"Busybird Publishing"

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Posted by on Sep 22, 2016 in Busybird | 0 comments

stretchyourselfIf you’re a writer, you’re just about guaranteed one thing in this life.

Can you guess what it is?

Publication? Fame? Riches? To be read? To share stories with the world? To get glowing review after glowing review? To win awards? To have movie adaptations? To be revered? To become a seminal figure in your chosen genre? To become immortalised?

Any or all of those things would be nice, but they’re not guaranteed – far from it. So no to all of those things.

What you are just about guaranteed is that you, in all likelihood, will have a terrible posture, and back and/or neck problems.

This is an unfortunate result of sitting hunched at a computer or over a journal. When you’re young, you just don’t care, because you’re so flexible and resilient. You could sit slumped the whole day and not even feel a crick when you get up. What you don’t realise is that, often, neck and back issues don’t necessarily have to be the result of a single incident (e.g. an accident), but can occur from a lifetime’s accumulation of bad posture. Then, one morning, you wake up with tightness or pain – the body’s proclamation that it can no longer cope. As you get older, you try to manage your way through issues, but are still prone towards unconsciously slumping.

So what can you do?

There’s obvious solutions, like managing your space, ensuring that you have a good chair, that your computer isn’t too high or low, and that you sit straight. Take breaks every forty-five minutes – get up, stretch, walk around. Force yourself away from the computer, especially when you’re tired and/or frustrated – mental states that can tense you up, and exacerbate any issues you might be experiencing. Often, you don’t even consciously realise this is going on.

Away from the computer, exercise is beneficial – a regular half-hour walk can do wonders for you physically and mentally. It helps loosen muscles, gets you out into the world, and gives you the time and space to mentally unwind. If you’re stuck in your writing or unsure where to take the narrative, a walk is just about guaranteed to help you find your way. It’s usually when you’re least thinking about your writing that solutions present themselves.

Then, there are more specific forms of exercise, like yoga. Yoga is the perfect blend of gentle stretching and meditative breathing that benefits both the body and the mind. It’s also a brilliant way of uncoiling those muscles that have grown tight and resistant and a means to finding an inner peacefulness.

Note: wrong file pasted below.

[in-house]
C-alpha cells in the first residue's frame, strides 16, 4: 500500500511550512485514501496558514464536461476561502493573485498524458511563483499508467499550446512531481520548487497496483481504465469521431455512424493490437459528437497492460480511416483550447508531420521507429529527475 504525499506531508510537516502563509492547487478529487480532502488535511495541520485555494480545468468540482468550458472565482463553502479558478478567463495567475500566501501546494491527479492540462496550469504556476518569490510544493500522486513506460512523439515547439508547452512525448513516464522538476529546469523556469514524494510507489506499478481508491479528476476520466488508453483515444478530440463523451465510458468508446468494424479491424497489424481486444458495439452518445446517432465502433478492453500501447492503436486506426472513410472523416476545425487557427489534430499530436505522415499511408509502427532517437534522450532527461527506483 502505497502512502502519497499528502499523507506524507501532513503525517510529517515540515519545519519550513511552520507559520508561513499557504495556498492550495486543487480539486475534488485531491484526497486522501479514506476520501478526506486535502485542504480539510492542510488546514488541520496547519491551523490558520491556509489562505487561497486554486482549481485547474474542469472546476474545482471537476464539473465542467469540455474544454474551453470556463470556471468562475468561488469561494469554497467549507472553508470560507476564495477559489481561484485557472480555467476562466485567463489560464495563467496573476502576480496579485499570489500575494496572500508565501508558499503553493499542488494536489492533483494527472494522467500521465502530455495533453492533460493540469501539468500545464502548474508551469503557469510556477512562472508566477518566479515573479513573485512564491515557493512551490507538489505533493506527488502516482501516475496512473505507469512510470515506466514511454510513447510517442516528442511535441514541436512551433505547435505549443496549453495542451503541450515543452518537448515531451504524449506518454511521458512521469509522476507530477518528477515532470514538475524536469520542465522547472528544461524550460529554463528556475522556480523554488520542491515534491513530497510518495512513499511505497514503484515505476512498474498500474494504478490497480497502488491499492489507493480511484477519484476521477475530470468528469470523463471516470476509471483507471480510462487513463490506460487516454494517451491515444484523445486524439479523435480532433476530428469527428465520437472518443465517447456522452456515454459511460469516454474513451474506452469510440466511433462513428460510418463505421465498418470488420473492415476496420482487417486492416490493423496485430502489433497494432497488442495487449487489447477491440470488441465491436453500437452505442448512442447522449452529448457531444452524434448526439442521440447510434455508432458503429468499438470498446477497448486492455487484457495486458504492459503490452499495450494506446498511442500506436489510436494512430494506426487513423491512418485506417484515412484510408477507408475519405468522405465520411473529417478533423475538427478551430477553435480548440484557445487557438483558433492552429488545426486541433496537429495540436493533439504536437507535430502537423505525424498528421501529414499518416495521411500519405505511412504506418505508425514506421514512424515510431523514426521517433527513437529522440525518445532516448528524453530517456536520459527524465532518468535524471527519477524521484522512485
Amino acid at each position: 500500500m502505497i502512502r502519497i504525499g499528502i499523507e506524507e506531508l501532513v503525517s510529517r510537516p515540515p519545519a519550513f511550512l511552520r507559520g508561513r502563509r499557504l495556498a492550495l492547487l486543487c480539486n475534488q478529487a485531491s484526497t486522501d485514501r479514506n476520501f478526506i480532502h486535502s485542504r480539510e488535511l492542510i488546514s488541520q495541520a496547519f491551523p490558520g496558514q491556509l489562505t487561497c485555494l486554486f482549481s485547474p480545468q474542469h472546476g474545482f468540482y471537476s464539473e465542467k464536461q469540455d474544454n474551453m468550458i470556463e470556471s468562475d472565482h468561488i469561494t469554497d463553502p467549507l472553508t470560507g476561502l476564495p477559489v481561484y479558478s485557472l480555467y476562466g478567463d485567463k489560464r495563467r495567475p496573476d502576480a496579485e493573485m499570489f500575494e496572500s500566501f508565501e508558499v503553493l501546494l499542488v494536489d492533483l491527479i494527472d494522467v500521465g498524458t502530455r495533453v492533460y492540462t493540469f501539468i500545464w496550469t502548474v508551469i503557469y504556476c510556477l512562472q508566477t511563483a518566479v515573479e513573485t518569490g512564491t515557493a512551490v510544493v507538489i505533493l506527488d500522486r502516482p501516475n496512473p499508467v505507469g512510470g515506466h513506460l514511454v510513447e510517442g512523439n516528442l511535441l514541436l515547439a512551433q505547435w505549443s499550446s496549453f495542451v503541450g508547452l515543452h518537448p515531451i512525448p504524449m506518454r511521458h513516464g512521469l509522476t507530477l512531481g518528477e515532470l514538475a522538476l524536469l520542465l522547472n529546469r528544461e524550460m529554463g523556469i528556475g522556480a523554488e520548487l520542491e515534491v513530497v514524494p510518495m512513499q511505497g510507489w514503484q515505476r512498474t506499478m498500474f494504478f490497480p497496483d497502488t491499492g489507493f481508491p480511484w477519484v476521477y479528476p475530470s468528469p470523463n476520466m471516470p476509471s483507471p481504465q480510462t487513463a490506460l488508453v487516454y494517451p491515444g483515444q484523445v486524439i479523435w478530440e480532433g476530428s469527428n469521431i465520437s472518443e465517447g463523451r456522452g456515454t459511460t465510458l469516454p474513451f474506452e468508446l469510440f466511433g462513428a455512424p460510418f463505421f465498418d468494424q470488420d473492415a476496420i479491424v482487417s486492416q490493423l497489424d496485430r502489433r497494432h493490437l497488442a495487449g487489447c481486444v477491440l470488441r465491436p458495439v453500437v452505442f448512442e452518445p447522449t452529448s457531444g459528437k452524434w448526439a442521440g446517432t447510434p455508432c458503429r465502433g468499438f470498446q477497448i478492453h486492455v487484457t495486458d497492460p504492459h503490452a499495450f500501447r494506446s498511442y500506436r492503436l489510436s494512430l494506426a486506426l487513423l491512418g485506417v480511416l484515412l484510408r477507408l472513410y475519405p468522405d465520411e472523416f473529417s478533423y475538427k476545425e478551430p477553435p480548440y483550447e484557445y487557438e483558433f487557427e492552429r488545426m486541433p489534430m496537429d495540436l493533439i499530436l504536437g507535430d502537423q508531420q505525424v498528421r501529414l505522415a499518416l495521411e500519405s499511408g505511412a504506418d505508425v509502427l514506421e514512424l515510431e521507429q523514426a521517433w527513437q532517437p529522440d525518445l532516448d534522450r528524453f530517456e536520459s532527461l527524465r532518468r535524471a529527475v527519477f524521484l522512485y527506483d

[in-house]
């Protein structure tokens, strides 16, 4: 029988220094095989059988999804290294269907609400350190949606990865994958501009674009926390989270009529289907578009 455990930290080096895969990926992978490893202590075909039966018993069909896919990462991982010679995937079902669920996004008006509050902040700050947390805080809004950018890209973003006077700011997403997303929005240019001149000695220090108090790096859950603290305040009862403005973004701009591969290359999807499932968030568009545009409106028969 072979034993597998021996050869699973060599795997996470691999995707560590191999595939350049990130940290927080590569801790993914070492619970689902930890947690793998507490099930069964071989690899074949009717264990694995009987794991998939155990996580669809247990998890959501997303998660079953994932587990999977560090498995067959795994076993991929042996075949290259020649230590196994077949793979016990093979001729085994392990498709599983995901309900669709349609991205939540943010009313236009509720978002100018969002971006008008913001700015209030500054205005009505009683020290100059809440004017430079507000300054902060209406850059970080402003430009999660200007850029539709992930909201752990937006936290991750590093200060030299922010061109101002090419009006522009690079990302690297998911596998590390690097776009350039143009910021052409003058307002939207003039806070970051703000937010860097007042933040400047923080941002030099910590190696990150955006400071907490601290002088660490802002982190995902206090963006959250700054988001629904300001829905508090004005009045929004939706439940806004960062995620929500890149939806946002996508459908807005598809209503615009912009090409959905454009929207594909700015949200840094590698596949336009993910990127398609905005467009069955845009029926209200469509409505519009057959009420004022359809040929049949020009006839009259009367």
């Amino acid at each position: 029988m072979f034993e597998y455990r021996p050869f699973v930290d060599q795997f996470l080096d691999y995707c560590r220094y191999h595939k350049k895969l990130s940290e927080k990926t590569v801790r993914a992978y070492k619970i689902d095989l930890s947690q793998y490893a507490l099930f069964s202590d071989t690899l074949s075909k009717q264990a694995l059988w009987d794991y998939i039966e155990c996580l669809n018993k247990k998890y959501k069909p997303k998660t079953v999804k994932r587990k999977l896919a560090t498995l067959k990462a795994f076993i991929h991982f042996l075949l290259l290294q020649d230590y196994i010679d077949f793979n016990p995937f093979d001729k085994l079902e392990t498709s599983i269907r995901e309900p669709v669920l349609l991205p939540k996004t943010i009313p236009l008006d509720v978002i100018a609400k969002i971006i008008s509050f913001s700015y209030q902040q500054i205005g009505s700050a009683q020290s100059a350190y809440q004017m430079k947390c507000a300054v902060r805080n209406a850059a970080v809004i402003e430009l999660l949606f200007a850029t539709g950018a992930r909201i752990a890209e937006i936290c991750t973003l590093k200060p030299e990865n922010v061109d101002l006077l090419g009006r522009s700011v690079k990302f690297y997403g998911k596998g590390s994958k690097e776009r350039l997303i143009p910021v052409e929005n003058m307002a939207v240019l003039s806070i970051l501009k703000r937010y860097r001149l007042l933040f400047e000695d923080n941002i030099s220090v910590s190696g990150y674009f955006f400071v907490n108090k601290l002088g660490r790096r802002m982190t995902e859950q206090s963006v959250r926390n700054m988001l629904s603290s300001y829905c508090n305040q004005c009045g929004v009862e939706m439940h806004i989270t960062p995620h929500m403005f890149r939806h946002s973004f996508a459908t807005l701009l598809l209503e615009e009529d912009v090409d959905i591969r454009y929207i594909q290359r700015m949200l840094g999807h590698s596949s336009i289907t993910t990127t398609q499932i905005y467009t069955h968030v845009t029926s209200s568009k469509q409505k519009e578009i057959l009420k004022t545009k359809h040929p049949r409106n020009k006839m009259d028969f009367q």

Busybird Publishing will be running Yoga for Writers, beginning Thursday, 13th October, from 8.00–9.15pm. Facilitated by author Suzanne Male, Suzanne is a qualified iFlow Yoga teacher, knows all about the issues of posture and muscle tightness that come from writing, and has tailored a Yoga program specifically for writers. You can book in for eight sessions at $120, or pay casually at $18.00 per session. Check out our Eventbrite page here.

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How I used the Busybird Creative Fellowship – AC Watson

Posted by on Sep 16, 2016 in Busybird | 0 comments

Busybird Creative Fellowship winner 2016, Angus Watson

Busybird Creative Fellowship winner 2016, Angus Watson

In December 2015 I was lucky enough to be chosen for the Busybird Creative Fellowship. The fellowship aims to help an emerging writer through their current project. For me, this meant developing my skills as a writer, starting my own writing group, meeting a vast network of amazing people, and ultimately, bringing my novel up to a standard so I can start submitting.

Now, as applications open for the 2017 fellowship, I urge anyone who is looking to take the next step in their writing journey to apply. Whether you have just finished a first draft, are thinking of self-publishing, or even believe you’re ready to submit, the Creative Fellowship will help you.

I received the fellowship when I was hallway through writing my second draft. I was feeling quite confident with it, thinking I might even be able to submit by June 2016. However, during the many courses that Busybird offer FREE with the fellowship, I learned so much that made me take a step back and analyze certain aspects I had previously thought needed no improvement. Through Busybird’s mentoring with Les Zigomanis, I went from having five protagonists in a 95,000 word novel, down to three protagonists in a 45,000 word novel within the space of a month. That was due to how much unnecessary information I had repeated, repeated, and repeated again. I learned to be succinct and trust the reader, and I’m not sure I would’ve have been able to do that so readily if not for Busybird.

The networking aspect of the fellowship also helped me a great deal. At events such as the Busybird Open Mic Night and their Publish for Profit workshops, I’ve met many people with such vast backgrounds in writing. Through these events I have been able to organize and facilitate a fortnightly writing group, in which sessions are broken up to critique and give feedback on an individual’s piece. Not only does this help improve my writing in general, but it adds a certain social aspect to the experience that really helps to network.

Again, anyone who is considering applying for Busybird’s 2017 Creative Fellowship, I urge to do so. It is a great initiative for an emerging writer, and will absolutely help you take your next step.

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